Learn about UCSF’s response to the coronavirus outbreak, important updates on campus safety precautions, and the latest policies and guidance on our COVID-19 resource website. You can also access information from the CDC. Learn more
Scientists used maps of brain connections to predict how brain atrophy would spread in individual patients with frontotemporal dementia, adding to growing evidence that the loss of brain cells associated with dementia spreads via the synaptic connections between established brain networks.
Chancellor Sam Hawgood will deliver his sixth State of the University address, reflecting on the extraordinary confluence of science and technology in the Bay Area that is generating unprecedented advances in biomedical science and the development of new therapies.
The UCSF School of Nursing has unveiled a new mural that commemorates a diverse set of nurse heroes whose work and advocacy revolutionized health care and paved the way for diversity and inclusion in nursing.
International team of researchers report progress in using stem cells to develop new therapies for Pelizaeus-Merzbacher disease, a rare genetic condition affecting boys that can be fatal before 10 years of age.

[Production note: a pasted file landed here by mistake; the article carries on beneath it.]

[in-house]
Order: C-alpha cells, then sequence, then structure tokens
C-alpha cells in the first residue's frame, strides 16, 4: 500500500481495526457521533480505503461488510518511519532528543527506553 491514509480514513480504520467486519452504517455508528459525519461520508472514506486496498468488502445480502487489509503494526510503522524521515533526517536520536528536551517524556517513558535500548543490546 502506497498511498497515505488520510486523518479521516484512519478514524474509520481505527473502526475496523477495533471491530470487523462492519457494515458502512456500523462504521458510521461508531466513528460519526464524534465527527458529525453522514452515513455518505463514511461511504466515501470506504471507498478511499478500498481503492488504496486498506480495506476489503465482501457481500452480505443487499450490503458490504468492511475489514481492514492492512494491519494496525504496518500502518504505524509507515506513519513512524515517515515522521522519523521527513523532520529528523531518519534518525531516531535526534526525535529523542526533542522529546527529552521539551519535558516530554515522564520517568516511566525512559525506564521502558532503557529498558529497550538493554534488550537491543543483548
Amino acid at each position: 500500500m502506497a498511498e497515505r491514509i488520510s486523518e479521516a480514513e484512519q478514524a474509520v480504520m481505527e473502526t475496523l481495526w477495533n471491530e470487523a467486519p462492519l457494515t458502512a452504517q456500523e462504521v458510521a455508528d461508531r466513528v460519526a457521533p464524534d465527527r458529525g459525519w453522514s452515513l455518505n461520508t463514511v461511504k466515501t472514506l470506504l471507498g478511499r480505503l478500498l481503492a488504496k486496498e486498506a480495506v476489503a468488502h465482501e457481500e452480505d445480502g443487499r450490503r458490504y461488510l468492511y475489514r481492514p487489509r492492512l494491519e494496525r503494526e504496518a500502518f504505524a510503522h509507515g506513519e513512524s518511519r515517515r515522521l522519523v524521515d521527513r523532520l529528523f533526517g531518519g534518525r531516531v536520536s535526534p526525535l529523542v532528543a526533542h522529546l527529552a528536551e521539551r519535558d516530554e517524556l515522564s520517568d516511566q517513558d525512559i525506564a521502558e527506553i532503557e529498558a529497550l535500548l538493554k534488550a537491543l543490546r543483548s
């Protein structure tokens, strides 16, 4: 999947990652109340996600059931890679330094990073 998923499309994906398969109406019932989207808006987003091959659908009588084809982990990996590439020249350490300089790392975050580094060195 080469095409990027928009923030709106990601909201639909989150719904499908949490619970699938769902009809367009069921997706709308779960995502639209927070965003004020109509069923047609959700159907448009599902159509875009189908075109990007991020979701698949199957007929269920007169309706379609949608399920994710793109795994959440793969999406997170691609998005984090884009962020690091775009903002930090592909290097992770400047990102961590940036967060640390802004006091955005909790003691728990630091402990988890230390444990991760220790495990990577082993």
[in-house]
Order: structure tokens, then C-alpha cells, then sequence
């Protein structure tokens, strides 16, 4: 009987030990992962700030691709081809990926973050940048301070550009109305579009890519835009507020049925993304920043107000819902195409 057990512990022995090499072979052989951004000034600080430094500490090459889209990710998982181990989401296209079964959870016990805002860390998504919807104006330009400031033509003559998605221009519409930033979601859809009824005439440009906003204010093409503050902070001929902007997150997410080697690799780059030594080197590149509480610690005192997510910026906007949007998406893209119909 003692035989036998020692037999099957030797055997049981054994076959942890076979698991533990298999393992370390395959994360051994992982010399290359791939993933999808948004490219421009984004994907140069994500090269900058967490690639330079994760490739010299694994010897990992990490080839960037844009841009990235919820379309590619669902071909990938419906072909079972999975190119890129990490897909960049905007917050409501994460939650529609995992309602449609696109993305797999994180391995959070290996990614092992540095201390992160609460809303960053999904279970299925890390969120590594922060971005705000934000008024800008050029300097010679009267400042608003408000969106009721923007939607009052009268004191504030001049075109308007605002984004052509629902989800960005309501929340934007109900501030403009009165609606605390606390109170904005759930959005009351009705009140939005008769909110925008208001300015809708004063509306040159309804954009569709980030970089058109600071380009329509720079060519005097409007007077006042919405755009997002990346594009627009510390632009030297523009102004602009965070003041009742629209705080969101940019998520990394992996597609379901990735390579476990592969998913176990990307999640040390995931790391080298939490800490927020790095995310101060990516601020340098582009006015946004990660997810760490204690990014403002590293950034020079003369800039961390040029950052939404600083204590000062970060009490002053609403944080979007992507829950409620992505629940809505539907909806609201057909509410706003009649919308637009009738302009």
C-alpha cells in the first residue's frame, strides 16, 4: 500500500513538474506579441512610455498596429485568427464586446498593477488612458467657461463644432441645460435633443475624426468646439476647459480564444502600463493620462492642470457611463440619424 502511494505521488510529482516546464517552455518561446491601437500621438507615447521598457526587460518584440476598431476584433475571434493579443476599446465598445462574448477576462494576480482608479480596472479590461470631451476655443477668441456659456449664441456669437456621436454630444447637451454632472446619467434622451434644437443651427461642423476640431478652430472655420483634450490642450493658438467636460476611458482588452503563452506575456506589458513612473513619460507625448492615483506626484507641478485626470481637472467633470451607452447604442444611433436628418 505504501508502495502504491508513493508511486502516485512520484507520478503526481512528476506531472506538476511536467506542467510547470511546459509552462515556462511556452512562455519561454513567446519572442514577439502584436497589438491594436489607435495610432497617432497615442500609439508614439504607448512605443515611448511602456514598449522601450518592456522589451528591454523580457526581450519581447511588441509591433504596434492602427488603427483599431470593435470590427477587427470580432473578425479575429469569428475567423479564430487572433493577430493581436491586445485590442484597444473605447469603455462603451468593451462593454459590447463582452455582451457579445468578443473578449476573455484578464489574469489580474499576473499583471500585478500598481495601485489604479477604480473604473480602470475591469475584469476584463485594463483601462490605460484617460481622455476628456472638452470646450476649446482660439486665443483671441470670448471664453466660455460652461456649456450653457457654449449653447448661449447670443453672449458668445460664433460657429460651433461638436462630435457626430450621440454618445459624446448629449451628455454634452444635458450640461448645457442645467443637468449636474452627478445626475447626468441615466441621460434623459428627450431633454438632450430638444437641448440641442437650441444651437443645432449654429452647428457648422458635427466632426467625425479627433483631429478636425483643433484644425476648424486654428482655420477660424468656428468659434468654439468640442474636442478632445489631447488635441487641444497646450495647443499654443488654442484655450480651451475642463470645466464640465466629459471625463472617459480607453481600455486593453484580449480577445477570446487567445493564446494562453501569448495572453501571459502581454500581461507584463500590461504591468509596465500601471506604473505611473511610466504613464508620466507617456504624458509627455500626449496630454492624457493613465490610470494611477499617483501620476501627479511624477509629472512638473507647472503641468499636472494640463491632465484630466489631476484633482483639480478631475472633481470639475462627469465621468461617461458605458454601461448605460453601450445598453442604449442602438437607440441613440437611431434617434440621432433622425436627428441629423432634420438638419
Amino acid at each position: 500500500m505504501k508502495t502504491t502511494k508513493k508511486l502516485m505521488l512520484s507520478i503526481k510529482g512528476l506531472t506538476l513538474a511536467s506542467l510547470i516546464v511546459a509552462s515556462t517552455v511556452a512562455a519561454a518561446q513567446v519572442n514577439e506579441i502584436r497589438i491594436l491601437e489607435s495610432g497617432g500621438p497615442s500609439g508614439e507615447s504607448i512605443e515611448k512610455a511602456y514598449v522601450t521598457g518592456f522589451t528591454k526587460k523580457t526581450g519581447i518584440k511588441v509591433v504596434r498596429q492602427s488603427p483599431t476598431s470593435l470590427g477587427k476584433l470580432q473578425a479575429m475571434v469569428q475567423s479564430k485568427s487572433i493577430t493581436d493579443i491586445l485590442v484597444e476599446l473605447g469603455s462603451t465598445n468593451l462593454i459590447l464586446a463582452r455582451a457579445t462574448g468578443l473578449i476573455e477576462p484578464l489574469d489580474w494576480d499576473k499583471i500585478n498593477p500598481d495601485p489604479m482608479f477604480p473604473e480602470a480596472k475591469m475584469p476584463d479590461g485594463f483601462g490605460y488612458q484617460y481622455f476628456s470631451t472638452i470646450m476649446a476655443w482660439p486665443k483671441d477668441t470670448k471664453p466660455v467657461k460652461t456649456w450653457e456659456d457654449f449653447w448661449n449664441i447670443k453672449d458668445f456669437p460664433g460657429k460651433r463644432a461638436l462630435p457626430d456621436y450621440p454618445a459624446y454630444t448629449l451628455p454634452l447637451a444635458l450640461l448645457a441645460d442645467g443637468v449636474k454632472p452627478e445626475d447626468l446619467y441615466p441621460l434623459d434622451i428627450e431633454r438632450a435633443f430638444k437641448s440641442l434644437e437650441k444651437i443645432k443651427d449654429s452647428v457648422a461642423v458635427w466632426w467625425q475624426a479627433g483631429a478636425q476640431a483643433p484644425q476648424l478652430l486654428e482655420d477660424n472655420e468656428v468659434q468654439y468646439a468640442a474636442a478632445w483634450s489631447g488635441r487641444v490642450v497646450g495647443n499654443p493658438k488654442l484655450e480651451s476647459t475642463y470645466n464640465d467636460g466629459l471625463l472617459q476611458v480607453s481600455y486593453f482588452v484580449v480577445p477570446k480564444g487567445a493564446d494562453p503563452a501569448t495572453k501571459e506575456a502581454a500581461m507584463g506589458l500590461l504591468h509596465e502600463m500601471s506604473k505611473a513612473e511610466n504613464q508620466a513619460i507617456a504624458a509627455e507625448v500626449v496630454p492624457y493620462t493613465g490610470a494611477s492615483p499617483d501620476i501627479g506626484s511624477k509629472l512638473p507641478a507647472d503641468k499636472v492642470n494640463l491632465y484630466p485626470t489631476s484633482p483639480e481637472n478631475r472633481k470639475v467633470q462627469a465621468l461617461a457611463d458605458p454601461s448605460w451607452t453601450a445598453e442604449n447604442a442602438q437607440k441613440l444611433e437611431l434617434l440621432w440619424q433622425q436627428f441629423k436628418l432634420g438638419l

In 2017, Valley Fever sent some 14,000 Americans to the doctor’s office, half in California. Most show up with flu-like symptoms and fatigue, but a small number of people develop debilitating infections that spread from the lungs to other parts of the body, including the brain. UCSF researchers are trying to figure how the fungus works and what we can do to stop it.
Study finds that young adults in the United States who are food insecure are slightly more likely to be obese, and are significantly more likely to suffer from disorders associated with high BMI, as well as obstructive airway diseases like asthma.
Scientists have shown for the first time that cooking food fundamentally alters microbiomes, a finding with implications both for optimizing our microbial health and for understanding how cooking may have altered the evolution of the our microbiomes during human prehistory.
A monthly, 40-minute phone call from a non-clinical professional may suppress or reverse the trajectory of depression so frequently experienced by family members caring for patients with dementia at home.
UC San Francisco is teaming up with the Heart, Obesity, Prevention & Education (HOPE) Program of the Living Heart Foundation (LHF) to increase awareness and improve the health of former National Football League (NFL) players.